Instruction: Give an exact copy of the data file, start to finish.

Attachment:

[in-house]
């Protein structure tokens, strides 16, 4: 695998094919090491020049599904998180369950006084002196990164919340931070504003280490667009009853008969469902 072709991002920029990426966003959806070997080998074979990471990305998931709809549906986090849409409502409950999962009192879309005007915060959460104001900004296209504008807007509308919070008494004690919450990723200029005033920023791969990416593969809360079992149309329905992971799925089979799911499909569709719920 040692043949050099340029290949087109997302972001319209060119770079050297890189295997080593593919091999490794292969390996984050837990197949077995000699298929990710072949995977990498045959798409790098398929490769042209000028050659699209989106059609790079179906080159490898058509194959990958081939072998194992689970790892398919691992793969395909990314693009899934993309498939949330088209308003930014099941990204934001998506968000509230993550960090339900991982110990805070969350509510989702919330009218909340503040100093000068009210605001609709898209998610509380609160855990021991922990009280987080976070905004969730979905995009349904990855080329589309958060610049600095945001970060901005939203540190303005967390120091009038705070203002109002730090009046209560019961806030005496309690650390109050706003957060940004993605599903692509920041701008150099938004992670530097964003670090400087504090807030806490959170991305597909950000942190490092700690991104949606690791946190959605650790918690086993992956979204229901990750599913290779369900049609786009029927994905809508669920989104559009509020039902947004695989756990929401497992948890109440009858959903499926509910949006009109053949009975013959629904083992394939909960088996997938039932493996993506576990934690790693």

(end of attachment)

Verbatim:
[in-house]
């Protein structure tokens, strides 16, 4: 695998094919090491020049599904998180369950006084002196990164919340931070504003280490667009009853008969469902 072709991002920029990426966003959806070997080998074979990471990305998931709809549906986090849409409502409950999962009192879309005007915060959460104001900004296209504008807007509308919070008494004690919450990723200029005033920023791969990416593969809360079992149309329905992971799925089979799911499909569709719920 040692043949050099340029290949087109997302972001319209060119770079050297890189295997080593593919091999490794292969390996984050837990197949077995000699298929990710072949995977990498045959798409790098398929490769042209000028050659699209989106059609790079179906080159490898058509194959990958081939072998194992689970790892398919691992793969395909990314693009899934993309498939949330088209308003930014099941990204934001998506968000509230993550960090339900991982110990805070969350509510989702919330009218909340503040100093000068009210605001609709898209998610509380609160855990021991922990009280987080976070905004969730979905995009349904990855080329589309958060610049600095945001970060901005939203540190303005967390120091009038705070203002109002730090009046209560019961806030005496309690650390109050706003957060940004993605599903692509920041701008150099938004992670530097964003670090400087504090807030806490959170991305597909950000942190490092700690991104949606690791946190959605650790918690086993992956979204229901990750599913290779369900049609786009029927994905809508669920989104559009509020039902947004695989756990929401497992948890109440009858959903499926509910949006009109053949009975013959629904083992394939909960088996997938039932493996993506576990934690790693």